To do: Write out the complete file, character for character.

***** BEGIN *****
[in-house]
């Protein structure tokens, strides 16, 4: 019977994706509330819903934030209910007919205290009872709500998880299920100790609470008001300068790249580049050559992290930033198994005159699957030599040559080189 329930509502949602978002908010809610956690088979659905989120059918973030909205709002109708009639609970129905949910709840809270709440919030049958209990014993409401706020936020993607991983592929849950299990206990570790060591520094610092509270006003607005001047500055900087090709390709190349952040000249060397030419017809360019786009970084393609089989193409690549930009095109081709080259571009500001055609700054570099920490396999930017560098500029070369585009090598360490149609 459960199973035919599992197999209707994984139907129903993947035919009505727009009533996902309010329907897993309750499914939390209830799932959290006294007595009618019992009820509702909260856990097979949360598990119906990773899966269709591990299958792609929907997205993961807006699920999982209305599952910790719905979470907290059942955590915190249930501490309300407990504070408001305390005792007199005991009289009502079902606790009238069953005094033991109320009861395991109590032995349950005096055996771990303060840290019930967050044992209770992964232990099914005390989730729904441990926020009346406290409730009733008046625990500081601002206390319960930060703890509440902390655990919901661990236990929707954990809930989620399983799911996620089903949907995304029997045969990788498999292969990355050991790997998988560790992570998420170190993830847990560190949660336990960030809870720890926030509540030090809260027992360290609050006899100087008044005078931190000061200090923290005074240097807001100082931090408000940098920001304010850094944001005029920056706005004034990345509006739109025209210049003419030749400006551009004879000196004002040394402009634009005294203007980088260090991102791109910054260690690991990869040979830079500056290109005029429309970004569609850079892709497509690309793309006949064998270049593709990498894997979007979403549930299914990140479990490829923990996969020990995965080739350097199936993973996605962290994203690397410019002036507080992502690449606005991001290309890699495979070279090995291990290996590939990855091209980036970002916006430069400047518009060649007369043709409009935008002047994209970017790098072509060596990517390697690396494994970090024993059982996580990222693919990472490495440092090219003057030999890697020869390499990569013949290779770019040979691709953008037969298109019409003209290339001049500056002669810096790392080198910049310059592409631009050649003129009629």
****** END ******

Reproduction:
[in-house]
């Protein structure tokens, strides 16, 4: 019977994706509330819903934030209910007919205290009872709500998880299920100790609470008001300068790249580049050559992290930033198994005159699957030599040559080189 329930509502949602978002908010809610956690088979659905989120059918973030909205709002109708009639609970129905949910709840809270709440919030049958209990014993409401706020936020993607991983592929849950299990206990570790060591520094610092509270006003607005001047500055900087090709390709190349952040000249060397030419017809360019786009970084393609089989193409690549930009095109081709080259571009500001055609700054570099920490396999930017560098500029070369585009090598360490149609 459960199973035919599992197999209707994984139907129903993947035919009505727009009533996902309010329907897993309750499914939390209830799932959290006294007595009618019992009820509702909260856990097979949360598990119906990773899966269709591990299958792609929907997205993961807006699920999982209305599952910790719905979470907290059942955590915190249930501490309300407990504070408001305390005792007199005991009289009502079902606790009238069953005094033991109320009861395991109590032995349950005096055996771990303060840290019930967050044992209770992964232990099914005390989730729904441990926020009346406290409730009733008046625990500081601002206390319960930060703890509440902390655990919901661990236990929707954990809930989620399983799911996620089903949907995304029997045969990788498999292969990355050991790997998988560790992570998420170190993830847990560190949660336990960030809870720890926030509540030090809260027992360290609050006899100087008044005078931190000061200090923290005074240097807001100082931090408000940098920001304010850094944001005029920056706005004034990345509006739109025209210049003419030749400006551009004879000196004002040394402009634009005294203007980088260090991102791109910054260690690991990869040979830079500056290109005029429309970004569609850079892709497509690309793309006949064998270049593709990498894997979007979403549930299914990140479990490829923990996969020990995965080739350097199936993973996605962290994203690397410019002036507080992502690449606005991001290309890699495979070279090995291990290996590939990855091209980036970002916006430069400047518009060649007369043709409009935008002047994209970017790098072509060596990517390697690396494994970090024993059982996580990222693919990472490495440092090219003057030999890697020869390499990569013949290779770019040979691709953008037969298109019409003209290339001049500056002669810096790392080198910049310059592409631009050649003129009629």